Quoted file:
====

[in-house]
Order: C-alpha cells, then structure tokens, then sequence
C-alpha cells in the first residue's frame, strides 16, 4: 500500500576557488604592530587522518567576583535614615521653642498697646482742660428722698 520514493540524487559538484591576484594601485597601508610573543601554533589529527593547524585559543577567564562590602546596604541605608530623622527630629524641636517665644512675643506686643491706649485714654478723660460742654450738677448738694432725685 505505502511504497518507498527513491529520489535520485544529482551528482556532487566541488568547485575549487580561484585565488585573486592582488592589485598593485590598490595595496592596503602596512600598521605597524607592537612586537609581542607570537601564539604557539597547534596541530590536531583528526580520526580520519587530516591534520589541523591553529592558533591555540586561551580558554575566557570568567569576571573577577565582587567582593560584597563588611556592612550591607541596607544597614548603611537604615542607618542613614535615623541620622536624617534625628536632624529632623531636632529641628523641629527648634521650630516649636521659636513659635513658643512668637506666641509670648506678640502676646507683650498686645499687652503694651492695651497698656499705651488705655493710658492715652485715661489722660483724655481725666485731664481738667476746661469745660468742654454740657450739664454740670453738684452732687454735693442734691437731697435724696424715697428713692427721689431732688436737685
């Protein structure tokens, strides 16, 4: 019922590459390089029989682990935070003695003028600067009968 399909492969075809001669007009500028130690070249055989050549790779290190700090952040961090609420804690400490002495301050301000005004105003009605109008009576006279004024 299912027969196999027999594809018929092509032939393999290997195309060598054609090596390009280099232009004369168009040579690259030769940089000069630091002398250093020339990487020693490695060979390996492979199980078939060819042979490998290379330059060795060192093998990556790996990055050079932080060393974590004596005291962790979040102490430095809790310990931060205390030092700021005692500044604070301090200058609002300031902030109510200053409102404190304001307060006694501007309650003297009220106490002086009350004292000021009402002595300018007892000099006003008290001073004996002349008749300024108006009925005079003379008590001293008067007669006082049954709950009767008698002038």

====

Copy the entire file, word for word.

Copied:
[in-house]
Order: C-alpha cells, then structure tokens, then sequence
C-alpha cells in the first residue's frame, strides 16, 4: 500500500576557488604592530587522518567576583535614615521653642498697646482742660428722698 520514493540524487559538484591576484594601485597601508610573543601554533589529527593547524585559543577567564562590602546596604541605608530623622527630629524641636517665644512675643506686643491706649485714654478723660460742654450738677448738694432725685 505505502511504497518507498527513491529520489535520485544529482551528482556532487566541488568547485575549487580561484585565488585573486592582488592589485598593485590598490595595496592596503602596512600598521605597524607592537612586537609581542607570537601564539604557539597547534596541530590536531583528526580520526580520519587530516591534520589541523591553529592558533591555540586561551580558554575566557570568567569576571573577577565582587567582593560584597563588611556592612550591607541596607544597614548603611537604615542607618542613614535615623541620622536624617534625628536632624529632623531636632529641628523641629527648634521650630516649636521659636513659635513658643512668637506666641509670648506678640502676646507683650498686645499687652503694651492695651497698656499705651488705655493710658492715652485715661489722660483724655481725666485731664481738667476746661469745660468742654454740657450739664454740670453738684452732687454735693442734691437731697435724696424715697428713692427721689431732688436737685
């Protein structure tokens, strides 16, 4: 019922590459390089029989682990935070003695003028600067009968 399909492969075809001669007009500028130690070249055989050549790779290190700090952040961090609420804690400490002495301050301000005004105003009605109008009576006279004024 299912027969196999027999594809018929092509032939393999290997195309060598054609090596390009280099232009004369168009040579690259030769940089000069630091002398250093020339990487020693490695060979390996492979199980078939060819042979490998290379330059060795060192093998990556790996990055050079932080060393974590004596005291962790979040102490430095809790310990931060205390030092700021005692500044604070301090200058609002300031902030109510200053409102404190304001307060006694501007309650003297009220106490002086009350004292000021009402002595300018007892000099006003008290001073004996002349008749300024108006009925005079003379008590001293008067007669006082049954709950009767008698002038």